The future of comics lies in the developing talents of today and, judging by the first volume of Smuggling Spirits, we could be seeing a promising future blossoming right here. This is a definite two-pronged attack on our senses, as Ben Fisher’s story and characterisation draws us in and Mike Henderson’s art grabs us by the neck and holds us to the page with an unrelinquishing grip.
The plot takes a number of elements and ties them all together into a coherent whole. Central to the piece is the setting: a depression era America, where prohibition stops people from even drowning their sorrows. Families are scratching together a living and it’s a daily battle for survival.
For Nathan, a young orphan, there’s more than just poverty to worry about though – his world is also filled with demons and ghosts. Al, the man he’s travelling with, sees nothing of these monsters, mistaking them for natural dangers like snakes and vultures. This delusion helps Al deal with nightmares that might leave weaker men mad and screaming, and also helps him complete his work – picking up contraband alcohol and delivering it to bars still keen to sell it under the counter. How Nathan and Al ended up travelling together isn’t clear, but it seems likely that there’s no safer place Nathan could be.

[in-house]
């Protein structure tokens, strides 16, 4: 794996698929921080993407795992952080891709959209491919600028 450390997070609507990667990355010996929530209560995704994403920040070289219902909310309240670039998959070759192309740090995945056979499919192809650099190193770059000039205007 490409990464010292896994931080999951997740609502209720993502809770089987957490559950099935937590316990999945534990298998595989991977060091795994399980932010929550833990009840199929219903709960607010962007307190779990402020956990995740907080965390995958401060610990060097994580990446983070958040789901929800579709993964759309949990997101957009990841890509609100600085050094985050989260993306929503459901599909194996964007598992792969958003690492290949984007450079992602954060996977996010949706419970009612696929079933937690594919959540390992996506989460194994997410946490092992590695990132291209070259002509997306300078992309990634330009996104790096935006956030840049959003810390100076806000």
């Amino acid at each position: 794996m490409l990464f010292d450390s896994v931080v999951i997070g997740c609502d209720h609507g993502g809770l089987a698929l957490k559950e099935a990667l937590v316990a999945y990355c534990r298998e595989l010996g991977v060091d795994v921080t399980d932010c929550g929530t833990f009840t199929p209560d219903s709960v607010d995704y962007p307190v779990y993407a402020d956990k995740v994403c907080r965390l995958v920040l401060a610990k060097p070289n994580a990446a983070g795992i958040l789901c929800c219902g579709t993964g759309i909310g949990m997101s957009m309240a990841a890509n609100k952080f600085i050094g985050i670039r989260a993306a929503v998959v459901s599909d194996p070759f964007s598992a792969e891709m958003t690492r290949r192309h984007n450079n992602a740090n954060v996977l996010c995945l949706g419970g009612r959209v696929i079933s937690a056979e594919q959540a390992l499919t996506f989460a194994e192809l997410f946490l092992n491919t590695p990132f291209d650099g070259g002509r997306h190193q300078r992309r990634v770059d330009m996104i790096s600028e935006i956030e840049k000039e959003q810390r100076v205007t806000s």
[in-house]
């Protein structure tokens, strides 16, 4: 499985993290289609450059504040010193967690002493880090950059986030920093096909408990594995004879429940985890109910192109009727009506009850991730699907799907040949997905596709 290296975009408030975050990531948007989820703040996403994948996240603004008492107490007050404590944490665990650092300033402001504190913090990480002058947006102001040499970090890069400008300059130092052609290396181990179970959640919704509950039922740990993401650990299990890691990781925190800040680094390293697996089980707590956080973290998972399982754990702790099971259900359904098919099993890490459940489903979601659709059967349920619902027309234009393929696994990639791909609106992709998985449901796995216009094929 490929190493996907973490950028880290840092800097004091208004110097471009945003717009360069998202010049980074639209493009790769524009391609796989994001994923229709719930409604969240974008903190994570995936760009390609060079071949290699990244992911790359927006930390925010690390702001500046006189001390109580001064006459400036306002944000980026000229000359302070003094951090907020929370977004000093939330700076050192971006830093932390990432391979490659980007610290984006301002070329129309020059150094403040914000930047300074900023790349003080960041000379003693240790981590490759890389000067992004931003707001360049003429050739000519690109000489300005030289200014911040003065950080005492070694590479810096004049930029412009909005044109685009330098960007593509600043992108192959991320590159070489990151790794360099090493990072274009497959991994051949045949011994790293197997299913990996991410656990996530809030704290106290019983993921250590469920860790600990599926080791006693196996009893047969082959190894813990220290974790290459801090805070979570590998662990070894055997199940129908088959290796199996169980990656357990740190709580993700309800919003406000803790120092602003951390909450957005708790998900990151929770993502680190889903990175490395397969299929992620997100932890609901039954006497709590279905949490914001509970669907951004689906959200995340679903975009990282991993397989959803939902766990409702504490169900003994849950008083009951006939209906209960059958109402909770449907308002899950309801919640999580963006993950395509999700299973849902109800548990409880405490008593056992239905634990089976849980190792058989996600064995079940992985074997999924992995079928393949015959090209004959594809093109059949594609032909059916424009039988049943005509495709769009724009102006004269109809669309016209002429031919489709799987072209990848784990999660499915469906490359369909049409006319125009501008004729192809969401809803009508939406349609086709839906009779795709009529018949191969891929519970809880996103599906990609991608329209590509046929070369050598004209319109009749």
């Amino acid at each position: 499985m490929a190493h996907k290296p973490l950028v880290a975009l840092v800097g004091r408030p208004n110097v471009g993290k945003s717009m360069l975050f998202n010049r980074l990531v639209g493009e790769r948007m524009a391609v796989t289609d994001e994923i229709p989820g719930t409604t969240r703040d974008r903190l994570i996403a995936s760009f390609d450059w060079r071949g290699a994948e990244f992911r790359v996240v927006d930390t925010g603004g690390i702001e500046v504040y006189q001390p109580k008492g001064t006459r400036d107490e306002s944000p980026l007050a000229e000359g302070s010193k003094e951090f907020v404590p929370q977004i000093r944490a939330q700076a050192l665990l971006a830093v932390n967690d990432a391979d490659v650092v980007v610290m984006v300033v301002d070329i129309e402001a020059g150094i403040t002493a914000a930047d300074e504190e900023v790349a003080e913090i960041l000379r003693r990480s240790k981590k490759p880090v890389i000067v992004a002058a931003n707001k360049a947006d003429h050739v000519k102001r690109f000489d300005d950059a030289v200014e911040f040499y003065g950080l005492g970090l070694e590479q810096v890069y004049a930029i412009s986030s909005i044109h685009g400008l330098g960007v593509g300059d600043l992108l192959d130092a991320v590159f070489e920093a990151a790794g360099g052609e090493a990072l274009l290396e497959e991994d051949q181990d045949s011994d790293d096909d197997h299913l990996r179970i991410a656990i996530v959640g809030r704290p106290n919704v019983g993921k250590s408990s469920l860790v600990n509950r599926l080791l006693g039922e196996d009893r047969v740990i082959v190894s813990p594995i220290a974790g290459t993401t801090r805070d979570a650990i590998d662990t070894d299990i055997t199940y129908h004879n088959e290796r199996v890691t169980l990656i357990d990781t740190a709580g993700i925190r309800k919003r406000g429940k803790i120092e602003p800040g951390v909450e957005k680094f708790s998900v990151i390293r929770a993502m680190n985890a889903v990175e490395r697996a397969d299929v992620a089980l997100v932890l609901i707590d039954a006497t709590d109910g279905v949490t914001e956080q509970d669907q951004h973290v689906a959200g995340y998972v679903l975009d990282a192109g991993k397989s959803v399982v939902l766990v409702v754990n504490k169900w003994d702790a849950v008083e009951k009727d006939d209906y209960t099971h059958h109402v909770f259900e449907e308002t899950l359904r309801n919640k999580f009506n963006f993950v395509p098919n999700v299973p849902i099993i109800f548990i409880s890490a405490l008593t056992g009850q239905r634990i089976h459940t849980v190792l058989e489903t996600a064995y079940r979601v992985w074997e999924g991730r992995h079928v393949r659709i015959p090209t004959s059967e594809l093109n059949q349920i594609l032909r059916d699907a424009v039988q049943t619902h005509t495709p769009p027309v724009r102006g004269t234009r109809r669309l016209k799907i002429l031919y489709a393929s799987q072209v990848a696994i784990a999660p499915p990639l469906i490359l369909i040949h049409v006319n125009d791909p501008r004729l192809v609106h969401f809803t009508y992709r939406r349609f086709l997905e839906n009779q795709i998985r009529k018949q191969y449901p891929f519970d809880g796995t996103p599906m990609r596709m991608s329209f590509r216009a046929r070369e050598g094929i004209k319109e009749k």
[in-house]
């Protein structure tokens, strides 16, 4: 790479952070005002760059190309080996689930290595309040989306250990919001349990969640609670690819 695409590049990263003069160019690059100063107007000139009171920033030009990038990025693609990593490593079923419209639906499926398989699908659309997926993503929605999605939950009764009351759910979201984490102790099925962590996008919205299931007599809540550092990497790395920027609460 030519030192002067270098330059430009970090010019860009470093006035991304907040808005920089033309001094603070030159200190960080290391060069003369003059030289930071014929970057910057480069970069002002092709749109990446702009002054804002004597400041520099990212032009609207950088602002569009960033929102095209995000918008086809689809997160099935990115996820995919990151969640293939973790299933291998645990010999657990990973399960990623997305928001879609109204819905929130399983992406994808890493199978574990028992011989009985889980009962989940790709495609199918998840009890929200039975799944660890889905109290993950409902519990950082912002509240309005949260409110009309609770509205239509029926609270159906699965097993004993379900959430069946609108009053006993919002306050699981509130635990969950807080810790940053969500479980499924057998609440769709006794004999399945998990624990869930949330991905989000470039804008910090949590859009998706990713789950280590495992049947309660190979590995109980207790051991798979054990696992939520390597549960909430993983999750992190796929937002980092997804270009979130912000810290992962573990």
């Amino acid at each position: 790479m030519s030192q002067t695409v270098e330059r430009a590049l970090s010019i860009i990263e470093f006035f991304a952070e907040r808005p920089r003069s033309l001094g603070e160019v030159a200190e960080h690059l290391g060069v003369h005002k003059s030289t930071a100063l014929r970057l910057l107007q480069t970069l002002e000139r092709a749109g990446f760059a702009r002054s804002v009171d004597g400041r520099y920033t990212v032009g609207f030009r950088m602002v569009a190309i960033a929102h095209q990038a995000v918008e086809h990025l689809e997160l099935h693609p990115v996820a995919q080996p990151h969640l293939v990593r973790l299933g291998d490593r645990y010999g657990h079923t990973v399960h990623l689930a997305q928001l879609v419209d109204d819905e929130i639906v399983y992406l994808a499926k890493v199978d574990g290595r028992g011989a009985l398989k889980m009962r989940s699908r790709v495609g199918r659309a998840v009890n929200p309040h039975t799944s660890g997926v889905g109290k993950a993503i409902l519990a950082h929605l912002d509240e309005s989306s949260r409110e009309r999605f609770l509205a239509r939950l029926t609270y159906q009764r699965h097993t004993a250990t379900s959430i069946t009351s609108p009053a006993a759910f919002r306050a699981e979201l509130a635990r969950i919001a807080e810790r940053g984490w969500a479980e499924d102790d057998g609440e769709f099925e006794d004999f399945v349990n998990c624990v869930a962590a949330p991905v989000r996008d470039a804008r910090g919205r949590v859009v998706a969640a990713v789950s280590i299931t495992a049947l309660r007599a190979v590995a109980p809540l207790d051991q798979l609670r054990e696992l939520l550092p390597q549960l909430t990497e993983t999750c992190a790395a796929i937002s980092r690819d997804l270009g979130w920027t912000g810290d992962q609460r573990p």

On the art side, it’s clear that Henderson has been studying Frank Miller. His sharp-contrast black and white could probably fill gaps in Miller’s Sin City comics without you really noticing the master’s absence. His work is dynamic, powerful and full of movement and, blended into the prohibition era fantasy setting, is like Sin City meets H. P. Lovecraft.
Spooky action-packed horror is the order of the day, which we hope will build to more of a crescendo in the second volume. You may want to wait until we’ve reviewed this to take the plunge but if you’re a gambler with an eye out for some new and upcoming talent, Smuggling Spirits looks well worth a punt.
|Ready for Book 2?